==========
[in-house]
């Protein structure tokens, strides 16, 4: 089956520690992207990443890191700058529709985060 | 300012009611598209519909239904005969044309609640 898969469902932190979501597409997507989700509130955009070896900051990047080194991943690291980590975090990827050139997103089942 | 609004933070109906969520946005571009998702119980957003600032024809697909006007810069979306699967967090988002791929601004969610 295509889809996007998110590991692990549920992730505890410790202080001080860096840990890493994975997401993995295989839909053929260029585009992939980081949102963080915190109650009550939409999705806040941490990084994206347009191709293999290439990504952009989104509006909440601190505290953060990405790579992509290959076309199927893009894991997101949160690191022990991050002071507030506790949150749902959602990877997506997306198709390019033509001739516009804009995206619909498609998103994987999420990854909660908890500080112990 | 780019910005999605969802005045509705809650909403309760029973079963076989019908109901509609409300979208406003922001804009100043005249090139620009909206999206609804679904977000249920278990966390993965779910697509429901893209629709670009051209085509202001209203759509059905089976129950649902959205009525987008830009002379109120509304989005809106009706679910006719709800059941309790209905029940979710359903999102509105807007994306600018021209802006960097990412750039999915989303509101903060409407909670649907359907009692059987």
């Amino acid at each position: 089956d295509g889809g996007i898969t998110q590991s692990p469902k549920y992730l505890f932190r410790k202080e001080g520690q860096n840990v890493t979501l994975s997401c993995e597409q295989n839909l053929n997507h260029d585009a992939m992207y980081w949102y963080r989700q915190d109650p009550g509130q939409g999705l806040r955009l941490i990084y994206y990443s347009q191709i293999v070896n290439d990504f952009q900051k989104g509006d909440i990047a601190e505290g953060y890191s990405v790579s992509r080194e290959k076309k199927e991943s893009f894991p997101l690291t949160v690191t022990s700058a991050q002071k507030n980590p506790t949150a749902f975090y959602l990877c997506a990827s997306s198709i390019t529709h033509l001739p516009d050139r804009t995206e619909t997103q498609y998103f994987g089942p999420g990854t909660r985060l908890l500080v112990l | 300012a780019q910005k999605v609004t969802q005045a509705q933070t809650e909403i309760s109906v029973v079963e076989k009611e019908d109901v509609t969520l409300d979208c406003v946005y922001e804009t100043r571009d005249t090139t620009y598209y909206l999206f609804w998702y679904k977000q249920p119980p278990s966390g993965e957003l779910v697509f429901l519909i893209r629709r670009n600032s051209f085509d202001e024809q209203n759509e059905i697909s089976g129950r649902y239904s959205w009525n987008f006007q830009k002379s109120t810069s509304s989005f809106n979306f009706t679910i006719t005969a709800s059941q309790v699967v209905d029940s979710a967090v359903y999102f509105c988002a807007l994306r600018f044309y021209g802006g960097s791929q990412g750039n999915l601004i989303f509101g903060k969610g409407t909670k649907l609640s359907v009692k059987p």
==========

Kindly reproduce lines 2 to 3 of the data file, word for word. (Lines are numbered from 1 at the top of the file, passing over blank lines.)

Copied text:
């Protein structure tokens, strides 16, 4: 089956520690992207990443890191700058529709985060 | 300012009611598209519909239904005969044309609640 898969469902932190979501597409997507989700509130955009070896900051990047080194991943690291980590975090990827050139997103089942 | 609004933070109906969520946005571009998702119980957003600032024809697909006007810069979306699967967090988002791929601004969610 295509889809996007998110590991692990549920992730505890410790202080001080860096840990890493994975997401993995295989839909053929260029585009992939980081949102963080915190109650009550939409999705806040941490990084994206347009191709293999290439990504952009989104509006909440601190505290953060990405790579992509290959076309199927893009894991997101949160690191022990991050002071507030506790949150749902959602990877997506997306198709390019033509001739516009804009995206619909498609998103994987999420990854909660908890500080112990 | 780019910005999605969802005045509705809650909403309760029973079963076989019908109901509609409300979208406003922001804009100043005249090139620009909206999206609804679904977000249920278990966390993965779910697509429901893209629709670009051209085509202001209203759509059905089976129950649902959205009525987008830009002379109120509304989005809106009706679910006719709800059941309790209905029940979710359903999102509105807007994306600018021209802006960097990412750039999915989303509101903060409407909670649907359907009692059987």
């Amino acid at each position: 089956d295509g889809g996007i898969t998110q590991s692990p469902k549920y992730l505890f932190r410790k202080e001080g520690q860096n840990v890493t979501l994975s997401c993995e597409q295989n839909l053929n997507h260029d585009a992939m992207y980081w949102y963080r989700q915190d109650p009550g509130q939409g999705l806040r955009l941490i990084y994206y990443s347009q191709i293999v070896n290439d990504f952009q900051k989104g509006d909440i990047a601190e505290g953060y890191s990405v790579s992509r080194e290959k076309k199927e991943s893009f894991p997101l690291t949160v690191t022990s700058a991050q002071k507030n980590p506790t949150a749902f975090y959602l990877c997506a990827s997306s198709i390019t529709h033509l001739p516009d050139r804009t995206e619909t997103q498609y998103f994987g089942p999420g990854t909660r985060l908890l500080v112990l | 300012a780019q910005k999605v609004t969802q005045a509705q933070t809650e909403i309760s109906v029973v079963e076989k009611e019908d109901v509609t969520l409300d979208c406003v946005y922001e804009t100043r571009d005249t090139t620009y598209y909206l999206f609804w998702y679904k977000q249920p119980p278990s966390g993965e957003l779910v697509f429901l519909i893209r629709r670009n600032s051209f085509d202001e024809q209203n759509e059905i697909s089976g129950r649902y239904s959205w009525n987008f006007q830009k002379s109120t810069s509304s989005f809106n979306f009706t679910i006719t005969a709800s059941q309790v699967v209905d029940s979710a967090v359903y999102f509105c988002a807007l994306r600018f044309y021209g802006g960097s791929q990412g750039n999915l601004i989303f509101g903060k969610g409407t909670k649907l609640s359907v009692k059987p």